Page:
30. Katz, M. B. (1997). Improving poor people: The welfare state, the “underclass,” and urban schools as history. Princeton University Press.Google Scholar
  31. Lancione, M. (2014). Assemblages of care and the analysis of public policies on homelessness in Turin, Italy. City, 18(1), 25–40.CrossRefGoogle Scholar
  32. Levenson, Z. (2017). Precarious welfare states: Urban struggles over housing delivery in post-apartheid South Africa. International Sociology, 32(4), 474–492.CrossRefGoogle Scholar
  33. Lipsky, M. (2010). Street-level bureaucracy, 30th Ann. Ed.: Dilemmas of the individual in public service. Russell Sage Foundation.Google Scholar
  34. Lyon-Callo, V. (2008). Inequality, poverty, and neoliberal governance: Activist ethnography in the homeless sheltering industry. University of Toronto Press.Google Scholar
  35. Marcuse, P. (1988). Neutralizing homelessness. Socialist Review, 18(1), 69–96.Google Scholar
  36. Marcuse, P. (1996). Space and race in the post-fordist city: The outcast ghetto and advanced homelessness in the United States today. In Urban poverty and the underclass: A reader (pp. 176–216). Oxford: Blackwell.CrossRefGoogle Scholar
  37. Mathieu, A. (1993). The medicalization of homelessness and the theater of repression. Medical Anthropology Quarterly, 7(2), 170–184.CrossRefGoogle Scholar
  38. Mitchell, D. (2003). The right to the city: Social justice and the fight for public space. Guilford Press.Google Scholar
  39. NAEH (National Alliance to End Homelessness). (2016). Homelessness: A state of emergency. Washington, DC.Google Scholar
  40. NLCHP (National Law Centre on Homelessness and Poverty). (2016). Housekeys not handcuffs. Washington, DC.Google Scholar
  41. Ortiz, J., Dick, M., & Rankin, S. (2015). The wrong side of history: A comparison of modern and historical criminalization laws. University of Seattle Homeless Law Advocacy Project.Google Scholar
  42. Picker, G., & Pasquetti, S. (2015). Durable camps: The state, the urban, the everyday: Introduction. Taylor & Francis.Google Scholar
  43. Roy, A. (2003). Paradigms of propertied citizenship: Transnational techniques of analysis. Urban Affairs Review, 38(4), 463–491.CrossRefGoogle Scholar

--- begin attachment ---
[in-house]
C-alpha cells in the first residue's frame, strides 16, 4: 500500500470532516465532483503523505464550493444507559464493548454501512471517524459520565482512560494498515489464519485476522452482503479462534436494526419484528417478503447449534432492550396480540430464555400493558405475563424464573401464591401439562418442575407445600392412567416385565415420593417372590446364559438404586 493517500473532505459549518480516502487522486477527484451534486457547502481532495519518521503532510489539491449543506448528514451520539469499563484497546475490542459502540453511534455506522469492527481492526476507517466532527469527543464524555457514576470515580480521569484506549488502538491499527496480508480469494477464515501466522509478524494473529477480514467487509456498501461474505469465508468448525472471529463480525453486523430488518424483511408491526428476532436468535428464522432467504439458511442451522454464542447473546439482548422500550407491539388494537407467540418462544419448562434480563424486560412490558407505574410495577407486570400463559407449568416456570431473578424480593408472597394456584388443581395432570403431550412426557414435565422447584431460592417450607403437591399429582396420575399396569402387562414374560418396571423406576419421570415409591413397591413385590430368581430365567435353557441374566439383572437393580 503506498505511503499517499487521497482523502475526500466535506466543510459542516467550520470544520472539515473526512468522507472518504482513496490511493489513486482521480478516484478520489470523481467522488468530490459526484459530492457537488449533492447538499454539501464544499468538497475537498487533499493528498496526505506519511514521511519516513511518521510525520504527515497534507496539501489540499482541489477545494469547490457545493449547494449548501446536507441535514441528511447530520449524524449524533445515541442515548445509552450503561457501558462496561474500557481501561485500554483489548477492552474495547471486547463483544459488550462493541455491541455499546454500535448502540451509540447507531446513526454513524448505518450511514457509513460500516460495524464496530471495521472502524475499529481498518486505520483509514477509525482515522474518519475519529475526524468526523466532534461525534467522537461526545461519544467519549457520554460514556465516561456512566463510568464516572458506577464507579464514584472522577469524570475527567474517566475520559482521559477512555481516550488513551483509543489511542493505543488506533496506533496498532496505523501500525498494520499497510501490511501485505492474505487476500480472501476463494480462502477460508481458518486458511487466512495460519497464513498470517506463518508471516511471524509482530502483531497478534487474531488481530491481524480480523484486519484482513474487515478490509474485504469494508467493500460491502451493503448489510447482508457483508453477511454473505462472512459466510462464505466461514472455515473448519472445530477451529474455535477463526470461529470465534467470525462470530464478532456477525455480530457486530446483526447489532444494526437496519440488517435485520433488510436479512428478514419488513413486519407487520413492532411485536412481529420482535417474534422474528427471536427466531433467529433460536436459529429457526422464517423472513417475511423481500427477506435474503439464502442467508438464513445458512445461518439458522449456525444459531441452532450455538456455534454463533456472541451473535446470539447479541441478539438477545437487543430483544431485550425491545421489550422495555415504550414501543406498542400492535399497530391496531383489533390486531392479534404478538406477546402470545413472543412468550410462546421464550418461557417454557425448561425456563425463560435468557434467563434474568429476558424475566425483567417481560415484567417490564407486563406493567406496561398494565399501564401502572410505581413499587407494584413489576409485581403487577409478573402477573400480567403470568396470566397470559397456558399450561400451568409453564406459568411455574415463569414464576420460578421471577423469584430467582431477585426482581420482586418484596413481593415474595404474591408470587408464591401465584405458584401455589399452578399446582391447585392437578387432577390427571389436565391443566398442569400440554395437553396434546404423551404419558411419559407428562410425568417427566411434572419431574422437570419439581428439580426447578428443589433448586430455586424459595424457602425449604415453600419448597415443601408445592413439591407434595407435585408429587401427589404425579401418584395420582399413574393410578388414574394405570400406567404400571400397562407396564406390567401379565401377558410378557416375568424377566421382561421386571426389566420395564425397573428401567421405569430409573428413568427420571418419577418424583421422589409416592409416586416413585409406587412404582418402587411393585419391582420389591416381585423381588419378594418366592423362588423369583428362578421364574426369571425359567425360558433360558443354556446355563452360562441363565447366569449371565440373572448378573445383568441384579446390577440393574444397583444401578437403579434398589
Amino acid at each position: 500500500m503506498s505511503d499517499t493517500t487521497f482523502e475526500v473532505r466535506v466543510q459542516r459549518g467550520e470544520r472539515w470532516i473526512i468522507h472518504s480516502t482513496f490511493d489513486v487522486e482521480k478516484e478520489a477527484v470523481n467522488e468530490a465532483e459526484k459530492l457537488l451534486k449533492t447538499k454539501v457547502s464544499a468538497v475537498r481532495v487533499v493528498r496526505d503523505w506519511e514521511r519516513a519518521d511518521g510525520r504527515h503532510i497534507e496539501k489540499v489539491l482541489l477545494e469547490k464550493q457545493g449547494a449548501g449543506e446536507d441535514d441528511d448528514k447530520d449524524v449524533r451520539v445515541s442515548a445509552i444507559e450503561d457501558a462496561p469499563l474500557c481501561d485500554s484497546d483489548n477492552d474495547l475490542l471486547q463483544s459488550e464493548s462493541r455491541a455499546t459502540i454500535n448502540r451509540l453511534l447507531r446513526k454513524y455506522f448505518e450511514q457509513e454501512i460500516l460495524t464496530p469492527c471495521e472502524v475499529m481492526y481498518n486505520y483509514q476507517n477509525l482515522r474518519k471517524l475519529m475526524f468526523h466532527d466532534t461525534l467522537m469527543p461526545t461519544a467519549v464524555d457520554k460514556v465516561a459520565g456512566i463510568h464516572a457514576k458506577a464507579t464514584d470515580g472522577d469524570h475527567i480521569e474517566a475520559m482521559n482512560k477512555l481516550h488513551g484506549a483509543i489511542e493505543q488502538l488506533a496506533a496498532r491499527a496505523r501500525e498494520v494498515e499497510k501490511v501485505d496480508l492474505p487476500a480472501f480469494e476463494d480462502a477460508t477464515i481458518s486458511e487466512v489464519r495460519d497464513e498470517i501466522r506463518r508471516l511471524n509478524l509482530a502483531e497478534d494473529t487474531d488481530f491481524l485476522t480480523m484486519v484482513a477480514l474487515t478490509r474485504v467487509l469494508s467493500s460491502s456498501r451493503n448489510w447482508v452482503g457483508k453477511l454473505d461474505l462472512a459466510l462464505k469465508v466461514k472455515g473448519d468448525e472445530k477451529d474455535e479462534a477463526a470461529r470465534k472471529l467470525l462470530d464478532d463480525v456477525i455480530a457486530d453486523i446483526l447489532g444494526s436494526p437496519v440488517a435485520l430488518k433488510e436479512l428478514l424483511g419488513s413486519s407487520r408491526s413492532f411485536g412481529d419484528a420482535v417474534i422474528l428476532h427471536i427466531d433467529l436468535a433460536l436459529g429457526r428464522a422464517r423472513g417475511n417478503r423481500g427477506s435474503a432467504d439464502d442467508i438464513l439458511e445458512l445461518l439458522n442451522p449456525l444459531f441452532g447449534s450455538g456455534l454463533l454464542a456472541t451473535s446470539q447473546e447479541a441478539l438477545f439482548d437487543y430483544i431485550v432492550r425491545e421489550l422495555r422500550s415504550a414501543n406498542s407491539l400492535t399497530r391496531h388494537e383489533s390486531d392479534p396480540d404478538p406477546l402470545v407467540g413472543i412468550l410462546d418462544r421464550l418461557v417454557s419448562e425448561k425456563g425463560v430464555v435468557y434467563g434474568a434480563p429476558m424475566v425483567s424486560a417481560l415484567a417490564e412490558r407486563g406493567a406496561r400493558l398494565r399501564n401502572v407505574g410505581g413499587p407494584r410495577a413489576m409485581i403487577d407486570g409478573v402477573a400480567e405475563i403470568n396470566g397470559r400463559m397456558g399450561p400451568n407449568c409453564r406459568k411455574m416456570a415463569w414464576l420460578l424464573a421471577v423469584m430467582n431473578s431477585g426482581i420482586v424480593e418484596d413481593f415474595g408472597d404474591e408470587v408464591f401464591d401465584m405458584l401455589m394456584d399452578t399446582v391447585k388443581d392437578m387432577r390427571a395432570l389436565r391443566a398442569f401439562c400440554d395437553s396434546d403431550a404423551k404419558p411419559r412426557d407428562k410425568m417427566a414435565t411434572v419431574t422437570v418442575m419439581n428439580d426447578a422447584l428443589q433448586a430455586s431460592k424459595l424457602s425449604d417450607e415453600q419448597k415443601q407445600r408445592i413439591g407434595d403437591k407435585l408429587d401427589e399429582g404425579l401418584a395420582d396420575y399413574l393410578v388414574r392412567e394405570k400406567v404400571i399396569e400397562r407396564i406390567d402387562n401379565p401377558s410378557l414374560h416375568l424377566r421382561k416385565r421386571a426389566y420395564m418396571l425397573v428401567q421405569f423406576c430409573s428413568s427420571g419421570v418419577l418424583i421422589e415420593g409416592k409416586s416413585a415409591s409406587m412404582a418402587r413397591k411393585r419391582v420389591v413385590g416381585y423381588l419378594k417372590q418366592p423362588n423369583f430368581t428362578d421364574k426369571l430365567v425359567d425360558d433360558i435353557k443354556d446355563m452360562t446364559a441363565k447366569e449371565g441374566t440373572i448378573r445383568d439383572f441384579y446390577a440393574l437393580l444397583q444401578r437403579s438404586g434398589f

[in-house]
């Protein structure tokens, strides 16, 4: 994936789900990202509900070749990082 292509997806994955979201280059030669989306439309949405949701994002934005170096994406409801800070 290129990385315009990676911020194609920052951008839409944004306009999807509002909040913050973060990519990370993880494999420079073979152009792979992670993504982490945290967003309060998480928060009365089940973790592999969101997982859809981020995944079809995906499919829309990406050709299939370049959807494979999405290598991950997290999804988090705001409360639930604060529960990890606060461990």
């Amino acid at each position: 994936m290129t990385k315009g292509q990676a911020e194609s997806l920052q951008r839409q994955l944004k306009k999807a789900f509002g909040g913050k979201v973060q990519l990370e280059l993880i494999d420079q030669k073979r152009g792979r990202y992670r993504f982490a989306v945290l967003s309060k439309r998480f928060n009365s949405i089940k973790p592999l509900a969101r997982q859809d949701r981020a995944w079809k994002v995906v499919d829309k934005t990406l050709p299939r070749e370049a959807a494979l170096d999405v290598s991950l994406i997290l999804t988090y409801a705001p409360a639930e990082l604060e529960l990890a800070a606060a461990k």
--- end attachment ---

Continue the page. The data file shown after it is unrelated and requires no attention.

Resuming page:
44. Sam Dodge. (2015). Navigation centres. Powerpoint.Google Scholar
  45. Seim, J. (2017). The ambulance: Toward a labor theory of poverty governance. American Sociological Review, 82(3), 451–475.CrossRefGoogle Scholar
  46. Smith, N. (1996). The new urban frontier: Gentrification and the revanchist city. Routledge.Google Scholar
  47. Snow, D. A., & Anderson, L. (1993). Down on their luck: A study of homeless street people. University of California Press.Google Scholar
  48. Sparks, T. (2017a). Citizens without property: Informality and political agency in a Seattle, Washington homeless encampment. Environment and Planning A, 49(1), 86–103.CrossRefGoogle Scholar
  49. Sparks, T. (2017b). Neutralizing homelessness, 2015: Tent cities and ten year plans. Urban Geography, 38(3), 348–356.CrossRefGoogle Scholar
  50. Stuart, F. (2015). On the streets, under arrest: Policing homelessness in the 21st century. Sociology Compass, 9(11), 940–950.CrossRefGoogle Scholar
  51. Stuart, F. (2016). Down, out, and under arrest: Policing and everyday life in Skid Row. University of Chicago Press.Google Scholar
  52. Takahashi, L. M., & Dear, M. J. (1997). The changing dynamics of community opposition to human service facilities. Journal of the American Planning Association, 63(1), 79–93.CrossRefGoogle Scholar
  53. US Conference of Mayors. (2016). The US conference of mayors’ report on hunger and homelessness. Washington, DC.Google Scholar
  54. Von Mahs, J. (2013). Down and out in Los Angeles and Berlin: The sociospatial exclusion of homeless people. Temple University Press.Google Scholar
  55. Wacquant, L. (2001). Deadly symbiosis: When ghetto and prison meet and mesh. Punishment & Society, 3(1), 95–133.CrossRefGoogle Scholar
  56. Wacquant, L. (2008). Urban outcasts: A comparative sociology of advanced marginality. Polity.Google Scholar
  57. Wacquant, L. (2009). Punishing the poor: The neoliberal government of social insecurity. Duke University Press Books.Google Scholar
  58. Wacquant, L. (2010a). Crafting the neoliberal State: Workfare, prisonfare, and social insecurity. Sociological Forum, 25(2), 197–220.CrossRefGoogle Scholar
  59. Wacquant, L. (2010b). Designing urban seclusion in the twenty-first century: The 2009 Roth-Symonds lecture. Perspecta, 43, 164–175.Google Scholar
  60. Wacquant, L. (2015). For a sociology of flesh and blood. Qualitative Sociology, 38(1), 1–11.CrossRefGoogle Scholar
  61. Willse, C. (2015). The value of homelessness. Minneapolis, MN: University of Minnesota Press.CrossRefGoogle Scholar
  62. Wolch, J. R., & Dear, M. J. (1993). Malign neglect: Homelessness in an American city (1st ed.). Jossey-Bass.Google Scholar

Copyright information

© The Author(s) 2019

Authors and Affiliations

  1. 1.Department of SociologyUniversity of California, BerkeleyBerkeleyUSA

Personalised recommendations